Living Research is a national program of The Robert Wood Johnson
Foundation created to stimulate and support research that will identify
environmental factors and policies that influence physical activity.
Findings are expected to inform environmental and policy changes
that will promote active living among Americans.
Planning Association (APA) and its professional institute, the
American Institute of Certified Planners, are organized to advance the
art and science of planning and to foster the activity of
planning--physical, economic, and social--at the local, regional, state,
and national levels.
U.S. Environmental Protection Agency: Development,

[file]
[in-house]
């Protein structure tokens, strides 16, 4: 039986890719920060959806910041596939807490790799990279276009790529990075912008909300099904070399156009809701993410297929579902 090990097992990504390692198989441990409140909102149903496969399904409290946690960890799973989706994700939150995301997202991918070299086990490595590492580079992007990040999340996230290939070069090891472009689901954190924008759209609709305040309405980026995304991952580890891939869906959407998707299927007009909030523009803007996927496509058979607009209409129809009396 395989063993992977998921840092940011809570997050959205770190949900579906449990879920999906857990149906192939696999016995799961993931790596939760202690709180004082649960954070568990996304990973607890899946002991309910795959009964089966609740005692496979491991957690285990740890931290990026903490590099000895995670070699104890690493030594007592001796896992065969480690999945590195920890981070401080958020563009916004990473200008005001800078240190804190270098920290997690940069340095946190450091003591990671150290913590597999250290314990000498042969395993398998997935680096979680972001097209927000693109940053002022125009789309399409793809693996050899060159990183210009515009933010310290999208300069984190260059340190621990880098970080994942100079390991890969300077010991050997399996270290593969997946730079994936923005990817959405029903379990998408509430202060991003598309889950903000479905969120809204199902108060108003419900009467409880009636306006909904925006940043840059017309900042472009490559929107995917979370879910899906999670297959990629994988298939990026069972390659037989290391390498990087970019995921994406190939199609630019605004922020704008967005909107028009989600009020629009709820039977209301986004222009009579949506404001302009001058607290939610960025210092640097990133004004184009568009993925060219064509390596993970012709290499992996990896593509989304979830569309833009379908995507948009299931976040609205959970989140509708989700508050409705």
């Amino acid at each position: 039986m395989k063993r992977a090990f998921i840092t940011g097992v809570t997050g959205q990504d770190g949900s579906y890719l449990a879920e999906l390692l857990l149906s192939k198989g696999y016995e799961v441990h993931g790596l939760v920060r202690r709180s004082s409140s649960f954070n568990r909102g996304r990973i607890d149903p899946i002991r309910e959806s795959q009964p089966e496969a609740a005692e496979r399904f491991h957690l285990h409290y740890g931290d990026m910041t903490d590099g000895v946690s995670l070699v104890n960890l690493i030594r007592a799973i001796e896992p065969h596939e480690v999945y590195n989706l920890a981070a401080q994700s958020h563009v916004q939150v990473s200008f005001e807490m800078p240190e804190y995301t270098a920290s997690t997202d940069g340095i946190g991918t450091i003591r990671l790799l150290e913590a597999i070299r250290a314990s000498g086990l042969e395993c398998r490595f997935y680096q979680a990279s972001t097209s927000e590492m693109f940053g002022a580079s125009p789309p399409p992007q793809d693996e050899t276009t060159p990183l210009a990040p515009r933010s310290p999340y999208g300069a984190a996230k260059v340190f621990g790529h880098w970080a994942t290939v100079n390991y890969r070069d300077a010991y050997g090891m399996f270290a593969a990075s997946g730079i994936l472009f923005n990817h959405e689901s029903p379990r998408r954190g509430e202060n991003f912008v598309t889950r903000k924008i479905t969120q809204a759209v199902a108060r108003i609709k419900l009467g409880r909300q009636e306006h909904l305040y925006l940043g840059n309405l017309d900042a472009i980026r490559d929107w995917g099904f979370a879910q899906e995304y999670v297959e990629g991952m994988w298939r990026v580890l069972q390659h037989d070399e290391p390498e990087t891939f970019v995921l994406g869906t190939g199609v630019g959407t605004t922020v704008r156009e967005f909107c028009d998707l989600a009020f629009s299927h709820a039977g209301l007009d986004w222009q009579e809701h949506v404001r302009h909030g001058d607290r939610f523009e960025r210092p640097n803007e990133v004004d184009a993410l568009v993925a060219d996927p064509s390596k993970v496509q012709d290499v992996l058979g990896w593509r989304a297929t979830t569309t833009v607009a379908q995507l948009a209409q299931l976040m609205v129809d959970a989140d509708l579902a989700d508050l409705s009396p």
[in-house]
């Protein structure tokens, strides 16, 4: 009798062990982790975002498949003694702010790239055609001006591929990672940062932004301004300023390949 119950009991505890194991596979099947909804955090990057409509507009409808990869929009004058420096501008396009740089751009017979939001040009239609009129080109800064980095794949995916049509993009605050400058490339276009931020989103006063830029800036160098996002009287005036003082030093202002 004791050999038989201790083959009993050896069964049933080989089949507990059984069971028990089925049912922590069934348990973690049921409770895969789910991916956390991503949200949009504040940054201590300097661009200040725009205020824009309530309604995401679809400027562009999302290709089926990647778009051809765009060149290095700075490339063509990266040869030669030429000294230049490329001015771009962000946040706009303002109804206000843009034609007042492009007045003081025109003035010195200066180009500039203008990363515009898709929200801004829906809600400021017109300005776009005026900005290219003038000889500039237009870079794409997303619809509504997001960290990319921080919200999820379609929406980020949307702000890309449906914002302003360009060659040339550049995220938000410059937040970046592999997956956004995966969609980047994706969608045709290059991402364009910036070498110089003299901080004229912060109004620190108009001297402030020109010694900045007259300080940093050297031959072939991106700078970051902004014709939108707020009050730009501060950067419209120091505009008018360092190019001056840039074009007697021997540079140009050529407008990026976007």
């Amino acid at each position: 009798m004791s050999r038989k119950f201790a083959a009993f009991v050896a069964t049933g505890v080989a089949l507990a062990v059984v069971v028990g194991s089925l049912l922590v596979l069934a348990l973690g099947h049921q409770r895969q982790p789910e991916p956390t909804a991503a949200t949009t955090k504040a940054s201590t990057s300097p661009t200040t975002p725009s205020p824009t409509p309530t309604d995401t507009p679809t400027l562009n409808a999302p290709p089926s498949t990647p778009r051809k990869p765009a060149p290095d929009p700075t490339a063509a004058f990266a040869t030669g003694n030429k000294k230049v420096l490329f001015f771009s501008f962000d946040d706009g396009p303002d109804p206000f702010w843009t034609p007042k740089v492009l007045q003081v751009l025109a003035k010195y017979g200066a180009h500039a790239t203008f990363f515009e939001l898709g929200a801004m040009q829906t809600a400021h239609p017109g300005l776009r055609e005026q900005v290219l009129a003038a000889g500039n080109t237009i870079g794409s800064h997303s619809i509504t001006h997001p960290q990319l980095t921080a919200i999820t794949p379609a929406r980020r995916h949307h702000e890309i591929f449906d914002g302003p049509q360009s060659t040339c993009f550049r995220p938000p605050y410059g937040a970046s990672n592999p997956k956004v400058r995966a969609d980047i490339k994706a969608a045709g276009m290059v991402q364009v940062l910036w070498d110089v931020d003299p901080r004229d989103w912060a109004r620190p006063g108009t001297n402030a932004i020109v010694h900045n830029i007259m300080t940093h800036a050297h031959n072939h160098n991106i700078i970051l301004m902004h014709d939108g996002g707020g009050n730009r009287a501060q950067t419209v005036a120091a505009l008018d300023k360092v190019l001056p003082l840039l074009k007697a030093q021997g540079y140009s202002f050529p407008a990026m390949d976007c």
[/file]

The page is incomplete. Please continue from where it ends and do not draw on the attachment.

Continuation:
Community and Environment Division. The EPA collaborates with
public, private and non-profit organizations to assess the environmental
implications of development practices, provide technical support and
information to communities, foster partnerships among stakeholders that
enable local formulation and implementation of development solutions,
and reward developers and localities whose actions and policies result
in environmentally sound development.
for Disease Control and Prevention. Interaction between people and
their environments, natural as well as human-made, continues to emerge
as a major issue concerning public health. This area of the Web site
provides a variety of resources and information on the various health
concerns related to the natural and built environment.
initiative encourages environmental and policy interventions that